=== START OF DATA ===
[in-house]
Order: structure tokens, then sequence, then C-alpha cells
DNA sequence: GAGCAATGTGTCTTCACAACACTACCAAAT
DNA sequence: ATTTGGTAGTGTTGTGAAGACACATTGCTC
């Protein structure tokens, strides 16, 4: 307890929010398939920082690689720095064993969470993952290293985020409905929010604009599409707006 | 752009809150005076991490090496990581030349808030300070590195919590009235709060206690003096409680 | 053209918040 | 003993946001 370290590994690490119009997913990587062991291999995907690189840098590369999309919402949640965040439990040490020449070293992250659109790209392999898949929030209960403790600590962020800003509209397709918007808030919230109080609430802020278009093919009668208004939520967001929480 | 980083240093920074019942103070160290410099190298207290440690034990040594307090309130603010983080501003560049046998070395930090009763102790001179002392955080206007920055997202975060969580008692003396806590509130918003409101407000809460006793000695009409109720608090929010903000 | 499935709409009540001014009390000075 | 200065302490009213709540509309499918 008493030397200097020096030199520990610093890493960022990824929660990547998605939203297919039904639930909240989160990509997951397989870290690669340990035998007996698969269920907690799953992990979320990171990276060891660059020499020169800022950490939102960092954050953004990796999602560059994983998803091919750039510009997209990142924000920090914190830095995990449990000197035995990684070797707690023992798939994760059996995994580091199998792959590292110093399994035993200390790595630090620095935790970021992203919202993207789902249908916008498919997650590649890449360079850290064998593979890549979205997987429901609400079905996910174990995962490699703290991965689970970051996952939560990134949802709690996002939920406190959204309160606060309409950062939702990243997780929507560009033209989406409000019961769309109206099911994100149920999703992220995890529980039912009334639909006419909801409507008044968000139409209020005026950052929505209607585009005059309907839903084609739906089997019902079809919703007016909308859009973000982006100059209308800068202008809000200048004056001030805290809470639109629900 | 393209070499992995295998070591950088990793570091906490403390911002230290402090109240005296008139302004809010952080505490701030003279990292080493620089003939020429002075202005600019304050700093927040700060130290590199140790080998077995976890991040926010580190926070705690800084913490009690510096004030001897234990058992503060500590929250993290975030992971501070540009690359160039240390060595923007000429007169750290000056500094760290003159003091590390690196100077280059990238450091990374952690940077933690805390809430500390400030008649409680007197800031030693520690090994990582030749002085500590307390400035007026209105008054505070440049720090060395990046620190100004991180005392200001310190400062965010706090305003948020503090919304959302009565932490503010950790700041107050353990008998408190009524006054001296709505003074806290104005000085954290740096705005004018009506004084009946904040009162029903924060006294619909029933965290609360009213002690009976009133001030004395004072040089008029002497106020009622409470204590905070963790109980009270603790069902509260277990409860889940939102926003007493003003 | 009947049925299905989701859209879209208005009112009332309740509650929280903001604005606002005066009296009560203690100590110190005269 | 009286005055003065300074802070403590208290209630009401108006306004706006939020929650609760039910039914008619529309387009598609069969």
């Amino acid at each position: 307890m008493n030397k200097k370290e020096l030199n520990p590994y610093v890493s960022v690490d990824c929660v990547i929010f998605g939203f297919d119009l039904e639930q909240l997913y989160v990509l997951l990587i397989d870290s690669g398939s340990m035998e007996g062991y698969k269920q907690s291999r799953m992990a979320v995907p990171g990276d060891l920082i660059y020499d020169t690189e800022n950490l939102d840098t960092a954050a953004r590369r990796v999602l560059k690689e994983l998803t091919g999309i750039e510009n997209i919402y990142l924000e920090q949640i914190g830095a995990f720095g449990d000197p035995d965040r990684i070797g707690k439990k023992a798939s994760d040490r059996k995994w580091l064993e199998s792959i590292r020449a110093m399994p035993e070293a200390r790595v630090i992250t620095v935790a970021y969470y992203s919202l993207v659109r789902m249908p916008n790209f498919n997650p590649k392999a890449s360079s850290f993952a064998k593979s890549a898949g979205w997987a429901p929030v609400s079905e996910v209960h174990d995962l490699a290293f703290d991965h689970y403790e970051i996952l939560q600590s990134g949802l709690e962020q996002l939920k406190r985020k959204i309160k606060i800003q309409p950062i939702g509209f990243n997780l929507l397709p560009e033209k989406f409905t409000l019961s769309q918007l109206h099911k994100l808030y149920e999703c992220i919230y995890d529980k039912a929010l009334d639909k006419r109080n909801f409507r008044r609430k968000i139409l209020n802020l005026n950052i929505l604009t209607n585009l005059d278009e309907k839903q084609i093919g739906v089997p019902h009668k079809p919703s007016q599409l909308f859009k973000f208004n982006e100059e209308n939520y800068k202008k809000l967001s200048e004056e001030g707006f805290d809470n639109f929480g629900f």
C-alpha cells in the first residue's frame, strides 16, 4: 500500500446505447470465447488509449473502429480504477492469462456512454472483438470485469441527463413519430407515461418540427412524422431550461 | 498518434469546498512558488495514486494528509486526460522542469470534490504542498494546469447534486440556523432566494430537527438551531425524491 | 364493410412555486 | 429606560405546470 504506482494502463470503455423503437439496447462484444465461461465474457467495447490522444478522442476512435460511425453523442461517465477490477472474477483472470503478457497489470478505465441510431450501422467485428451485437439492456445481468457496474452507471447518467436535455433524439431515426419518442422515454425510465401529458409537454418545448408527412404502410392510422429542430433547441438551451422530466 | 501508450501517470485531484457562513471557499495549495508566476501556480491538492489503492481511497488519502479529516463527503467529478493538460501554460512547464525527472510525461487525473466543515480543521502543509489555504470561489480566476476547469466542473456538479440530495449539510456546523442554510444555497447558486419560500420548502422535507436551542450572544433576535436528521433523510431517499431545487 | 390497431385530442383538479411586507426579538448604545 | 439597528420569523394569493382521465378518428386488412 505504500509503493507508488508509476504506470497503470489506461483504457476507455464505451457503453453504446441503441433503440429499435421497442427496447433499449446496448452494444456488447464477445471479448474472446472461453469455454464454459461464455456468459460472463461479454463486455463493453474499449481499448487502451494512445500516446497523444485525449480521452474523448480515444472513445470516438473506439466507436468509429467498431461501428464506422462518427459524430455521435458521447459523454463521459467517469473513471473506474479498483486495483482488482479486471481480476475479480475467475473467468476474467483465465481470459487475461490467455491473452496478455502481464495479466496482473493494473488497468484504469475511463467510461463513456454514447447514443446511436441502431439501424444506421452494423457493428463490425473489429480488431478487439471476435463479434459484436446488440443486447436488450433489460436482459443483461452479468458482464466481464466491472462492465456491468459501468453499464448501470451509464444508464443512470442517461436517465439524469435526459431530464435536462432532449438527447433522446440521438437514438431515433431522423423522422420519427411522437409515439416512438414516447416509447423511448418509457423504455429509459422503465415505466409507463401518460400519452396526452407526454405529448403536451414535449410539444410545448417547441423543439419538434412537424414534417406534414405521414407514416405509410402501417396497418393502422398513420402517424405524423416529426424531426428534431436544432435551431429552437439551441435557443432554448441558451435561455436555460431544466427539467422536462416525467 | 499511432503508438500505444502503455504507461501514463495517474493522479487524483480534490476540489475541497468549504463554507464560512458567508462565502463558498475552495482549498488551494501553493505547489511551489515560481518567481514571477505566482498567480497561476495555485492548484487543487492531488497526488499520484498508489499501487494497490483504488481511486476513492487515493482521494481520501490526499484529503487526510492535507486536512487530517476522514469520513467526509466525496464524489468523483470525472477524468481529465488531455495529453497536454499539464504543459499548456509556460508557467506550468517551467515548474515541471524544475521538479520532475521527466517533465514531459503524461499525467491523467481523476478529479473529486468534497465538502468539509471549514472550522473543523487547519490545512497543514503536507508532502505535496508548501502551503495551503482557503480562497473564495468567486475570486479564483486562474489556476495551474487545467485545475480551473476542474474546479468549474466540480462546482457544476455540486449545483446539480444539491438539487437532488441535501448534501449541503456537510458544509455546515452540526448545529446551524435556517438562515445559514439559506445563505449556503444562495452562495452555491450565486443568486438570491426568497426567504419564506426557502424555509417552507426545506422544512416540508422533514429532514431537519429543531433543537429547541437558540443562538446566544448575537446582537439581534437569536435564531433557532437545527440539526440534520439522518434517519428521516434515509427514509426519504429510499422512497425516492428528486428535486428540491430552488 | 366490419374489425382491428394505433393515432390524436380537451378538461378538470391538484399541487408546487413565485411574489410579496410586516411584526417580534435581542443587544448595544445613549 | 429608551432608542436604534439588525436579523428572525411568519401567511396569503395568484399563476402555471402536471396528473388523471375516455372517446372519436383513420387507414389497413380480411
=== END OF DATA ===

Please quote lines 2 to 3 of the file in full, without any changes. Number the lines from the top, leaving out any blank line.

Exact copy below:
Order: structure tokens, then sequence, then C-alpha cells
DNA sequence: GAGCAATGTGTCTTCACAACACTACCAAAT